A Lifetime of Service

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Veterans and Military Families
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As Veteran's Day nears, we look to honor those of the "Greatest Generation" who so valiantly served our country during World War II. Today, these heroes are still serving today – tutoring and mentoring at-risk youth, serving veteran and military families, and helping fellow seniors stay independent in their own homes. These WWII veterans continue to inspire others through their selflessness and will to continue service to our country.

US Army Air Corps vintage recruitment poster

Vern Truemper, 89, enlisted in the Army Air Corps, now known as the US Air Force, in 1942 during World War II. In 1945, he was ordered to Paris with the 367 Fighter Group, supporting Patton's 4th Armored Division until the end of the war. He received orders to be ready to be dispatched to Okinawa for an invasion of Japan. While there, the atomic bomb was dropped and the war came to an end.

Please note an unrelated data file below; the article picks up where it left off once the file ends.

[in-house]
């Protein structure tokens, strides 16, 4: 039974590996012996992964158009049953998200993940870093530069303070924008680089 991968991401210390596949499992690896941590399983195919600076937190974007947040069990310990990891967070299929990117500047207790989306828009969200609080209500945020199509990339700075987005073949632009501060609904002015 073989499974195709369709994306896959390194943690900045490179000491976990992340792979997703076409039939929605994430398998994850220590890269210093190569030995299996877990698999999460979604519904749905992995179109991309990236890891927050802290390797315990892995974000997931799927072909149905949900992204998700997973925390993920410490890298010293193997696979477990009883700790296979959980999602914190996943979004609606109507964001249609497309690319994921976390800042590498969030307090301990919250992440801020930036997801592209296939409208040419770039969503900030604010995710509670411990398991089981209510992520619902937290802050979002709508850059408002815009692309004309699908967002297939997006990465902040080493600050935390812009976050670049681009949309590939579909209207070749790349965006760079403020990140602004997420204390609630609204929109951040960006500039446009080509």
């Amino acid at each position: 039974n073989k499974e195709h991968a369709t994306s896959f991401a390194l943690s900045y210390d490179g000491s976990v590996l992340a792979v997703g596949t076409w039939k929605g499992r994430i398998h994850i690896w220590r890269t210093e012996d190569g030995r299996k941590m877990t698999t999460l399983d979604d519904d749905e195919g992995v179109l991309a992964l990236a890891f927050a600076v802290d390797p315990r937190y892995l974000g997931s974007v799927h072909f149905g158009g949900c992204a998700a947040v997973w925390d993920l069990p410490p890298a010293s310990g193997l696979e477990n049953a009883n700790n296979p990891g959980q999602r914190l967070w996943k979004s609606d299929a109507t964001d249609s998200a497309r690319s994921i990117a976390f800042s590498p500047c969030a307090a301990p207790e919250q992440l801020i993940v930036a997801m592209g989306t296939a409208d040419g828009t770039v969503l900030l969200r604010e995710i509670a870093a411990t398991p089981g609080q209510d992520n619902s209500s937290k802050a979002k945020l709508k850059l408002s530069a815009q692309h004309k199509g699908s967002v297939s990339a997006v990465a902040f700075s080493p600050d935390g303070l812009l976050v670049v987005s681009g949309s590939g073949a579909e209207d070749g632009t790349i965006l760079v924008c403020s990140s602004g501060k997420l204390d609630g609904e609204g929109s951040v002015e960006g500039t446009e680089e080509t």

"I was always nervous around takeoff but once you got airborne, you forget all about it," said Truemper. "You see some of your buddies go down and realize it could happen to you. I had to crash land once but I made it back to the base safely."

After retiring as a chemical engineer for DuPont, Truemper looked to give back to his community and became an RSVP volunteer through RSVP of Clinton County, where more than 270 senior volunteers serve locally in Clinton County.

Established in 1971 and now one of the largest senior volunteer organizations in the nation, the Retired and Senior Volunteer Program engages more than 400,000 people age 55 and older in a diverse range of volunteer activities. RSVP is one of three Senior Corps volunteer programs administered nationwide by the Corporation for National and Community Service.

Truemper is the lead volunteer on the Income Tax Assistance Programs for low income individuals. He has been instrumental in transitioning the program to the digital side, training fellow volunteers on becoming familiar with computers.

"RSVP has kept me active and engaged, providing me a way to give back to my community," said Truemper.

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